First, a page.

“Everybody reacts differently,” says Deans, who has remained a reservist with the Seaforth Highlanders for 23 years. “I didn’t have a traumatic reaction…it was this malaise and it lasted about 10 years. Looking back, it’s like a lost decade, not going anywhere and not wanting to go anywhere.”
Anger is a common reaction among returning war veterans. “What I’ve had are the standard things most people have coming back from Afghanistan,” says James. “Anger—a lot of anger built up. If you talk about your feelings or things that are bothering you, you’re weak. In the units everybody looks at each other thinking ‘if we’re going downrange tomorrow, are you going to be strong enough to pick up that rifle and protect me, just like I’d do for you?’”
Bob Sutherland went to Cyprus in 1968 with the Princess Patricia’s Canadian Light Infantry, and later served with the Canadian Airborne Regiment. He explains that the “tour…was unpleasant,” but his body language makes it clear his words are a huge understatement.
Cyprus was granted independence in 1960 and three years later civil war broke out between the Greek and Turkish communities. Canada was the first to answer the UN call for peacekeepers, supplying 25,000 CF members over nearly 30 years, during which time there was a coup d’etat and an invasion. More than 160 UN personnel died on the mission, including 28 Canadians. “I went over there a pretty nice kid at 18,” explains Sutherland, “I came home very confused.” After two years of service, he left the military and went on to secure a good job on the West Coast, get married and have a family. “I’ve been blessed in my life, but I had some monsters. When they came out it was really ugly.”
For more than 40 years he lived with hyper-vigilance and a hair-trigger temper. A noise in the night would catapult him out of bed, breaking through the door if it happened to be closed. Once his wife dropped something in the kitchen and he jumped so violently he dislocated his shoulder. His temper got him into trouble more than once. “I would be playing with the dog or the kids throwing the ball and some guy came around the corner on a four-wheel drift and I’d be on him and I’d pound him.”
Others isolate themselves, driven by anger, guilt, paranoia, fear and shame. “They learn to not go out, to stay at home and live in the basement,” says Westwood. “Social isolation sets in (and by that time) they’ve usually tried to self medicate with alcohol or drugs or by losing themselves in the digital or computer world.”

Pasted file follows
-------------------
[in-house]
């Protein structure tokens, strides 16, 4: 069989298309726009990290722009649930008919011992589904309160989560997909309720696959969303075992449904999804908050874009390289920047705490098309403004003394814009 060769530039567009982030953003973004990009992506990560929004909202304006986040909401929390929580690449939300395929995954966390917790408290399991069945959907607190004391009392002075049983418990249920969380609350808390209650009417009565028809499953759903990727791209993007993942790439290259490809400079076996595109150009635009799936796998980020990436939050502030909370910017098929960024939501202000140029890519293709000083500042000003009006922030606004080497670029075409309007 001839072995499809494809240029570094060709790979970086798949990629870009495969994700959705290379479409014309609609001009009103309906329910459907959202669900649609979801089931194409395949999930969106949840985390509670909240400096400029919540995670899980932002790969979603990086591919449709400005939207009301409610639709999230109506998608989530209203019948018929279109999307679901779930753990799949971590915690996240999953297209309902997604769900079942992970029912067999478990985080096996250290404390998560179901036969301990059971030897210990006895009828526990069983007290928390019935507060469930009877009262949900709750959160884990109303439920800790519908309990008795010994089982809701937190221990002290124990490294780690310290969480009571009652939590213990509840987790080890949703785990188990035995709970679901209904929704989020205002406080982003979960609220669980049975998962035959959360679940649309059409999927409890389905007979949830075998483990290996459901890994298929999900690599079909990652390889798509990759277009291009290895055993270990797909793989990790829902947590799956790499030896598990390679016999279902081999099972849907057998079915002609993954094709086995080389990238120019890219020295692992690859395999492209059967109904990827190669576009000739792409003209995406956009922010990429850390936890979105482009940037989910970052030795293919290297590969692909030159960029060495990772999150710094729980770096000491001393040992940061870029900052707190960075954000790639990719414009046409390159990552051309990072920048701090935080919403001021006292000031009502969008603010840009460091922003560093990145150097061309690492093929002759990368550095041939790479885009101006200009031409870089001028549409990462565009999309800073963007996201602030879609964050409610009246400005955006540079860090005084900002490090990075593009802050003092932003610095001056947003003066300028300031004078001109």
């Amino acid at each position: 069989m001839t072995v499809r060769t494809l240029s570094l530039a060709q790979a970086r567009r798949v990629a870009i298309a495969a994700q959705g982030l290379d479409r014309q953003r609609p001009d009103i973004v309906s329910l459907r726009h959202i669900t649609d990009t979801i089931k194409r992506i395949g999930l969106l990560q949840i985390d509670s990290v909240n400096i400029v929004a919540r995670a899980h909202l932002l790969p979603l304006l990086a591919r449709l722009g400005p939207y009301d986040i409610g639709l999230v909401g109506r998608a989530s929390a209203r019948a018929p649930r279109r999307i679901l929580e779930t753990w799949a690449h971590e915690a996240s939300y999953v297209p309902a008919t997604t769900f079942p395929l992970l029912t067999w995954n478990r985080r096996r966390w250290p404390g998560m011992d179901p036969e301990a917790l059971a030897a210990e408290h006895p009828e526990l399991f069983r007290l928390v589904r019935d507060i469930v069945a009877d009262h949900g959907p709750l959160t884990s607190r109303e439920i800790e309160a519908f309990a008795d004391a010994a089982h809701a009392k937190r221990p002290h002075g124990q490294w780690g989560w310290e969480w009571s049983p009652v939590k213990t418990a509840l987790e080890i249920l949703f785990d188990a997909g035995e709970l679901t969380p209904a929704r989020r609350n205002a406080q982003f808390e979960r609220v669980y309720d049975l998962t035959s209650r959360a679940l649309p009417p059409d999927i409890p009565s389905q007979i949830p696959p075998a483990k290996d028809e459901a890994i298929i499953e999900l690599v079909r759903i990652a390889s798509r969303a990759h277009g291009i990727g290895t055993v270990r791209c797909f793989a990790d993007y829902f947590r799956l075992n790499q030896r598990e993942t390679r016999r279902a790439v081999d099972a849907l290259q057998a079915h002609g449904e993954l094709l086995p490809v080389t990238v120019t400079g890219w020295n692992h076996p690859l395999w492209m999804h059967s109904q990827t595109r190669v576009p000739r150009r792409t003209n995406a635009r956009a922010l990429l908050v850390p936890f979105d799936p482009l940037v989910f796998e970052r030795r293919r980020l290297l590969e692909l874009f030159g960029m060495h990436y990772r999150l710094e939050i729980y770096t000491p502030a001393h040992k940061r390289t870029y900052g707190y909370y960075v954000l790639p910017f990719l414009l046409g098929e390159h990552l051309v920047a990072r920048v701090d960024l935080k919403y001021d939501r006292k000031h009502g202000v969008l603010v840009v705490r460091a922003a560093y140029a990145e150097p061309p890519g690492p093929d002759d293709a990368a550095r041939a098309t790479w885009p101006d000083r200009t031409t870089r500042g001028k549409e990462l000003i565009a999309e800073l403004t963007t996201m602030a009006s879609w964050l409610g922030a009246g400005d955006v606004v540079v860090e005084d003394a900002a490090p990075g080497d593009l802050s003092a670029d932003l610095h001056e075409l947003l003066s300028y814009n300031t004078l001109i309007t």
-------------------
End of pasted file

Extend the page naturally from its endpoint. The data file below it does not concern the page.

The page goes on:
Jeff, who does not wish to have his name disclosed, had two tours in Afghanistan with the Royal Canadian Regiment between 2003 and 2006. On one tour “I was supposed to be in a certain location but I wasn’t and they put someone in my spot. Something happened and he didn’t come back. He was killed instantly, so from that I had quite a bit of guilt.”
During decompression at the end of one combat tour, something was said that offended him deeply, leaving him mistrustful of counselling and therapy. “I sloughed it off for years and dealt with my own beast. There were…instances where I scared myself, but (I’d say) ‘nah, whatever, maybe it was just too much booze.’” Following a violent bar fight “I started closing myself off; avoiding confrontation because I didn’t want to get into an argument” that could lead to a fight. “Then the nightmares started.” He banished them by drinking too much. “I wasn’t in the best place. Thoughts (of suicide) did go through my head…it’s one of the darkest places you can go, just looking for a way out.”
Two years ago Jeff went along to a VTP session to support a buddy. The experience changed his life.
In the January/February issue we will explain how these sessions helped Jeff and the other veterans we met while gathering information for this two-part series.
Here’s What’s Available
woundedwarriors.ca funds OSI treatment programs and Hands Up!, which augments services to the wounded and injured. Information available on the hotline 1-888-499-9996 or online at email@example.com.
The Veterans Transition Program is a group-based, soldier-helping-soldier program available to serving members and veterans in British Columbia and Nova Scotia. Information is available at firstname.lastname@example.org.
Operational Stress Injury Social Support (OSISS) is a peer support network offering peer, family and bereavement support to serving members, veterans, RCMP, and families.
The Royal Canadian Legion’s service officers are available at branches, provincial command offices and at national headquarters. Call toll-free 1-877-534-4666.
The Canadian Forces Member Assistance Program and Veterans Affairs Canada 24-hour Crisis Help Line 1-800-268-7708 offers confidential professional counselling.
Canadian Forces Operational and Trauma Stress Support Centres are situated across Canada. Contact information for the one nearest you can be found through the Canadian Forces Mental Health Services website.
DND/CF Transition Assistance Program can also be reached by calling 1-800-883-6094.